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Social Autopsy of maternal, neonatal deaths and stillbirths in rural Bangladesh: qualitative exploration of its effect and community acceptance
Örebro University, School of Health Sciences. Centre for Injury Prevention and Research, Dhaka, Bangladesh.
Centre for Injury Prevention and Research, Dhaka, Bangladesh.
Örebro University, School of Health Sciences. Department of Public Health Science.ORCID iD: 0000-0003-0185-0851
Centre for Injury Prevention and Research, Dhaka, Bangladesh.
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2016 (English)In: BMJ Open, ISSN 2044-6055, E-ISSN 2044-6055, Vol. 6, no 8, e010490Article in journal (Refereed) Published
Abstract [en]

Objectives: Social Autopsy (SA) is an innovative strategy where a trained facilitator leads community groups through a structured, standardised analysis of the physical, environmental, cultural and social factors contributing to a serious, non-fatal health event or death. The discussion stimulated by the formal process of SA determines the causes and suggests preventative measures that are appropriate and achievable in the community. Here we explored individual experiences of SA, including acceptance and participant learning, and its effect on rural communities in Bangladesh. The present study had explored the experiences gained while undertaking SA of maternal and neonatal deaths and stillbirths in rural Bangladesh.

Design: Qualitative assessment of documents, observations, focus group discussions, group discussions and in-depth interviews by content and thematic analyses.

Results: Each community's maternal and neonatal death was a unique, sad story. SA undertaken by government field-level health workers were well accepted by rural communities. SA had the capability to explore the social reasons behind the medical cause of the death without apportioning blame to any individual or group. SA was a useful instrument to raise awareness and encourage community responses to errors within the society that contributed to the death. People participating in SA showed commitment to future preventative measures and devised their own solutions for the future prevention of maternal and neonatal deaths.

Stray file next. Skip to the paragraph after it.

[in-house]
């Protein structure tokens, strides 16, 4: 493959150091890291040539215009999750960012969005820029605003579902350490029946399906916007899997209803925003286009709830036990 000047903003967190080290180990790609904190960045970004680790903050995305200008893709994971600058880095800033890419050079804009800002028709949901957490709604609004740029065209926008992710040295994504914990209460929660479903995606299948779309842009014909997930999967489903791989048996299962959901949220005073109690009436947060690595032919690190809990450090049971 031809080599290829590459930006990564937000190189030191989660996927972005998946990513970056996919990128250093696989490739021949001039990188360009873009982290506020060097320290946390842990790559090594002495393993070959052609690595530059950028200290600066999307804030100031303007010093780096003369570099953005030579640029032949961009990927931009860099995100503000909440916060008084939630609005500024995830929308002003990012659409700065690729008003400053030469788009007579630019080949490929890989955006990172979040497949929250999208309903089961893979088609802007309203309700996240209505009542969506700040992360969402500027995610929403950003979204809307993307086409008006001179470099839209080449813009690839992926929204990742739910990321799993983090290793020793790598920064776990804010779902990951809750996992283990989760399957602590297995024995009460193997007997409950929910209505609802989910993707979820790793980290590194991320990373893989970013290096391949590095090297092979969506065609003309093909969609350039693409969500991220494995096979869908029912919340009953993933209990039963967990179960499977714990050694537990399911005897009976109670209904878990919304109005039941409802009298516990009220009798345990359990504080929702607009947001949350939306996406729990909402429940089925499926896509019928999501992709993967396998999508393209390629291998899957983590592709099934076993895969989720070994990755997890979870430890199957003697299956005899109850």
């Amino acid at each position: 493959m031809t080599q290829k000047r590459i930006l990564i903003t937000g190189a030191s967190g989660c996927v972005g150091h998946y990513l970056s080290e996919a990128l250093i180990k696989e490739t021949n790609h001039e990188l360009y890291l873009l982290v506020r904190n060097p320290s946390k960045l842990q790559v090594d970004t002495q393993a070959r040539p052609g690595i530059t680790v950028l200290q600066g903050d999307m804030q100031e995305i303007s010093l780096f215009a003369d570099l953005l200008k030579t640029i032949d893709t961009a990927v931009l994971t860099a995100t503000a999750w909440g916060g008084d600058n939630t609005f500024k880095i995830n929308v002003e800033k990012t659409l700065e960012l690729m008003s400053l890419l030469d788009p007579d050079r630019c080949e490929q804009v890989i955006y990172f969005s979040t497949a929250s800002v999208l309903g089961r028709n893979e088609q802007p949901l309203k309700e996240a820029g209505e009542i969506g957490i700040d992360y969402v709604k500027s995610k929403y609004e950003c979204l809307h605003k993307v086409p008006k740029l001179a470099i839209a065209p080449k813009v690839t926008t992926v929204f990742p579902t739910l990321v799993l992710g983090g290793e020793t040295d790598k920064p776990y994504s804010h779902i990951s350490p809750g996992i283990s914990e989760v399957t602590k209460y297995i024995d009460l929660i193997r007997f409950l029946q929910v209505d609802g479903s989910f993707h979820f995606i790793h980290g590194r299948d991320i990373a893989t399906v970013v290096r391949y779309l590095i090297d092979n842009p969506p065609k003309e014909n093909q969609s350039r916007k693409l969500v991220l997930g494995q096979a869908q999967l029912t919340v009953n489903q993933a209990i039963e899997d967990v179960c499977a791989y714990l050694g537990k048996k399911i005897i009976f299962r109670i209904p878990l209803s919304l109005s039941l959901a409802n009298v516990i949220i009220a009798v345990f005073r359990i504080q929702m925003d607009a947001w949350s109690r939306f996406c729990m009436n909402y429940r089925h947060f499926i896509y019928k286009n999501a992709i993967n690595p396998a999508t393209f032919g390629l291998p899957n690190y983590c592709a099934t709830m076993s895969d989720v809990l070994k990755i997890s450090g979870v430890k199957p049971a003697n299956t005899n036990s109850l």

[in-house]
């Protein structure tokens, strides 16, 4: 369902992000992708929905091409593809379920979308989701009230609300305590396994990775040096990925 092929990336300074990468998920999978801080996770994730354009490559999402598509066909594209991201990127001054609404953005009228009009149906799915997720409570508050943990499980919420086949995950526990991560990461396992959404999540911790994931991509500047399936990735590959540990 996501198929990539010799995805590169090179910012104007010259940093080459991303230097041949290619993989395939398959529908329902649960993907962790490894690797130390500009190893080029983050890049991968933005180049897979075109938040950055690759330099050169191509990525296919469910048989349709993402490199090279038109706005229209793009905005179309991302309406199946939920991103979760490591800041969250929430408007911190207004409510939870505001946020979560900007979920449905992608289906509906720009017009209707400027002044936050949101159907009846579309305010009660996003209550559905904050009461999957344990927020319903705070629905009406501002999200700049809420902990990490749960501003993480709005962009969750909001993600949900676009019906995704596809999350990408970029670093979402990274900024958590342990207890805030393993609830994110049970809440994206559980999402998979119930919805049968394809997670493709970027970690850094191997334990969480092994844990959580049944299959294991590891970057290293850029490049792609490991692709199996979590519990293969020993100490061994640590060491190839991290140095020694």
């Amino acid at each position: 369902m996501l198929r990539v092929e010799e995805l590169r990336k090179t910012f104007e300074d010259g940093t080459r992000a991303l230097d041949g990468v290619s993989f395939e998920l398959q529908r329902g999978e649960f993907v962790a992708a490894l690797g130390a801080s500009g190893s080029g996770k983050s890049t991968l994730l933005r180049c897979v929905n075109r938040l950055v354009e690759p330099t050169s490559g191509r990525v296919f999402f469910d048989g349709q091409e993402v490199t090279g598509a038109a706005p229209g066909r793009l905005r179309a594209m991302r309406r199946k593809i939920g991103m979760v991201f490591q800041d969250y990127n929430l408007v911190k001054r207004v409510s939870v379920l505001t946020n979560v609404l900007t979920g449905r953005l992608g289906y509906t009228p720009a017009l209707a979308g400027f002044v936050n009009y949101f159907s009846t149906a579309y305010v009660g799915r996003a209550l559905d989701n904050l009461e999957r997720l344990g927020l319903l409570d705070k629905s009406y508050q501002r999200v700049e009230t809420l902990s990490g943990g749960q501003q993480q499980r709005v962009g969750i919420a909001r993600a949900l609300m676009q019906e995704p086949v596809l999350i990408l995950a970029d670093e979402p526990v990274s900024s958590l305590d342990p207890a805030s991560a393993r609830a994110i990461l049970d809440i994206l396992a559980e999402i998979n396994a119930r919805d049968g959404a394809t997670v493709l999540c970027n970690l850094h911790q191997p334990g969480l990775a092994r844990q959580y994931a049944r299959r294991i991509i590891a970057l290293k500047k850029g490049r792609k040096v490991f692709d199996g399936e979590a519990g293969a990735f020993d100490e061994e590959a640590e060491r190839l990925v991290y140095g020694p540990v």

Conclusions: SA highlights societal errors and promotes discussion around maternal or newborn death. SA is an effective means to deliver important preventative messages and to sensitise the community to death issues. Importantly, the community itself is enabled to devise future strategies to avert future maternal and neonatal deaths in Bangladesh.

Place, publisher, year, edition, pages
London, United Kingdom: BioMed Central, 2016. Vol. 6, no 8, e010490
National Category
Public Health, Global Health, Social Medicine and Epidemiology
Identifiers
URN: urn:nbn:se:oru:diva-51903DOI: 10.1136/bmjopen-2015-010490ISI: 000382336700018PubMedID: 27554100Scopus ID: 2-s2.0-84984700599OAI: oai:DiVA.org:oru-51903DiVA: diva2:956974
Note

Funding Agencies:

UNICEF, Bangladesh via Canadian CIDA (DFATD)

Department for International Development (DFID)

European Commission (EC)

Available from: 2016-08-31 Created: 2016-08-31 Last updated: 2017-01-18Bibliographically approved

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